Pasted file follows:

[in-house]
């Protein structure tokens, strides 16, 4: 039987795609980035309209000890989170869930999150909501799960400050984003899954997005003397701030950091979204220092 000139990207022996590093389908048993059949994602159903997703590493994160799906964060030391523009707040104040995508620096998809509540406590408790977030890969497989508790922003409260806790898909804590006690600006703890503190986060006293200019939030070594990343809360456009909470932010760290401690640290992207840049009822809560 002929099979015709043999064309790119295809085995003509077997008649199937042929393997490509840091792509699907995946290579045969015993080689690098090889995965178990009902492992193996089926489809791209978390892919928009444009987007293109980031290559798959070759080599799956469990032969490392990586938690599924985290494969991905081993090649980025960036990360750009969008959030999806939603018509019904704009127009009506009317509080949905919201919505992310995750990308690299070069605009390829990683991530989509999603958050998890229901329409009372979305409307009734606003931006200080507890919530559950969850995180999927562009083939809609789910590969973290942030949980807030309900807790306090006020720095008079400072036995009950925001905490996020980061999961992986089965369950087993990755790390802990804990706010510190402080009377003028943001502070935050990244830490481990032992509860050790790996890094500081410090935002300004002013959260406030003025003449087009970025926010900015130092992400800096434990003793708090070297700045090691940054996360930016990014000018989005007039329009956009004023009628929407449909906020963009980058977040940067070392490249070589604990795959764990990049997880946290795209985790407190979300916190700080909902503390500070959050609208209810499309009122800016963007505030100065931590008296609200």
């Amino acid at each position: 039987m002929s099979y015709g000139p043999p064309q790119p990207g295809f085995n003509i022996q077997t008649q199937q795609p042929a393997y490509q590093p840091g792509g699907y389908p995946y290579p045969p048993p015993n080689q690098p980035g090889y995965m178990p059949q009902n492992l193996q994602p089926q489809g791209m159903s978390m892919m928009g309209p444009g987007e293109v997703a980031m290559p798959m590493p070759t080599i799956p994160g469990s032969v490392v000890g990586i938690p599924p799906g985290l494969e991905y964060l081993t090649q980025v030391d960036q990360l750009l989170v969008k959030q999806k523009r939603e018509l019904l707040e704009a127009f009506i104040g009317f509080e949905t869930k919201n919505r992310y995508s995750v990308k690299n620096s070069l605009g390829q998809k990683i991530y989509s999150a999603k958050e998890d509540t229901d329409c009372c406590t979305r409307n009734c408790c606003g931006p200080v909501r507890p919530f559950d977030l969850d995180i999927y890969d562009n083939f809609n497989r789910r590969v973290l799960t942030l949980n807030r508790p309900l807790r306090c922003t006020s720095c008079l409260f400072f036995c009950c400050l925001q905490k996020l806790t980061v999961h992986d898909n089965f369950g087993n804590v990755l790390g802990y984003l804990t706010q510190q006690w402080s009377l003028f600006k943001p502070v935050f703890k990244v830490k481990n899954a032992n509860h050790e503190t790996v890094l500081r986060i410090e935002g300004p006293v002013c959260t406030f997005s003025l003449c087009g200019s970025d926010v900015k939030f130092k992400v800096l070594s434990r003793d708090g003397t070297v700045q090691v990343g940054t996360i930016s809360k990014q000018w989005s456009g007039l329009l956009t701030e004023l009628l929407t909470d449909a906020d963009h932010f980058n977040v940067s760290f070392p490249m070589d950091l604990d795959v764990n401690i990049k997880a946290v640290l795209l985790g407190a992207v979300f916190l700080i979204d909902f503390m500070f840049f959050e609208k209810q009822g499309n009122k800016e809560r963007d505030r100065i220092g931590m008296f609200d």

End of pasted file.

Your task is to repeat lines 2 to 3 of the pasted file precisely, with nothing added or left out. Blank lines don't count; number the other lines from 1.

């Protein structure tokens, strides 16, 4: 039987795609980035309209000890989170869930999150909501799960400050984003899954997005003397701030950091979204220092 000139990207022996590093389908048993059949994602159903997703590493994160799906964060030391523009707040104040995508620096998809509540406590408790977030890969497989508790922003409260806790898909804590006690600006703890503190986060006293200019939030070594990343809360456009909470932010760290401690640290992207840049009822809560 002929099979015709043999064309790119295809085995003509077997008649199937042929393997490509840091792509699907995946290579045969015993080689690098090889995965178990009902492992193996089926489809791209978390892919928009444009987007293109980031290559798959070759080599799956469990032969490392990586938690599924985290494969991905081993090649980025960036990360750009969008959030999806939603018509019904704009127009009506009317509080949905919201919505992310995750990308690299070069605009390829990683991530989509999603958050998890229901329409009372979305409307009734606003931006200080507890919530559950969850995180999927562009083939809609789910590969973290942030949980807030309900807790306090006020720095008079400072036995009950925001905490996020980061999961992986089965369950087993990755790390802990804990706010510190402080009377003028943001502070935050990244830490481990032992509860050790790996890094500081410090935002300004002013959260406030003025003449087009970025926010900015130092992400800096434990003793708090070297700045090691940054996360930016990014000018989005007039329009956009004023009628929407449909906020963009980058977040940067070392490249070589604990795959764990990049997880946290795209985790407190979300916190700080909902503390500070959050609208209810499309009122800016963007505030100065931590008296609200």
């Amino acid at each position: 039987m002929s099979y015709g000139p043999p064309q790119p990207g295809f085995n003509i022996q077997t008649q199937q795609p042929a393997y490509q590093p840091g792509g699907y389908p995946y290579p045969p048993p015993n080689q690098p980035g090889y995965m178990p059949q009902n492992l193996q994602p089926q489809g791209m159903s978390m892919m928009g309209p444009g987007e293109v997703a980031m290559p798959m590493p070759t080599i799956p994160g469990s032969v490392v000890g990586i938690p599924p799906g985290l494969e991905y964060l081993t090649q980025v030391d960036q990360l750009l989170v969008k959030q999806k523009r939603e018509l019904l707040e704009a127009f009506i104040g009317f509080e949905t869930k919201n919505r992310y995508s995750v990308k690299n620096s070069l605009g390829q998809k990683i991530y989509s999150a999603k958050e998890d509540t229901d329409c009372c406590t979305r409307n009734c408790c606003g931006p200080v909501r507890p919530f559950d977030l969850d995180i999927y890969d562009n083939f809609n497989r789910r590969v973290l799960t942030l949980n807030r508790p309900l807790r306090c922003t006020s720095c008079l409260f400072f036995c009950c400050l925001q905490k996020l806790t980061v999961h992986d898909n089965f369950g087993n804590v990755l790390g802990y984003l804990t706010q510190q006690w402080s009377l003028f600006k943001p502070v935050f703890k990244v830490k481990n899954a032992n509860h050790e503190t790996v890094l500081r986060i410090e935002g300004p006293v002013c959260t406030f997005s003025l003449c087009g200019s970025d926010v900015k939030f130092k992400v800096l070594s434990r003793d708090g003397t070297v700045q090691v990343g940054t996360i930016s809360k990014q000018w989005s456009g007039l329009l956009t701030e004023l009628l929407t909470d449909a906020d963009h932010f980058n977040v940067s760290f070392p490249m070589d950091l604990d795959v764990n401690i990049k997880a946290v640290l795209l985790g407190a992207v979300f916190l700080i979204d909902f503390m500070f840049f959050e609208k209810q009822g499309n009122k800016e809560r963007d505030r100065i220092g931590m008296f609200d």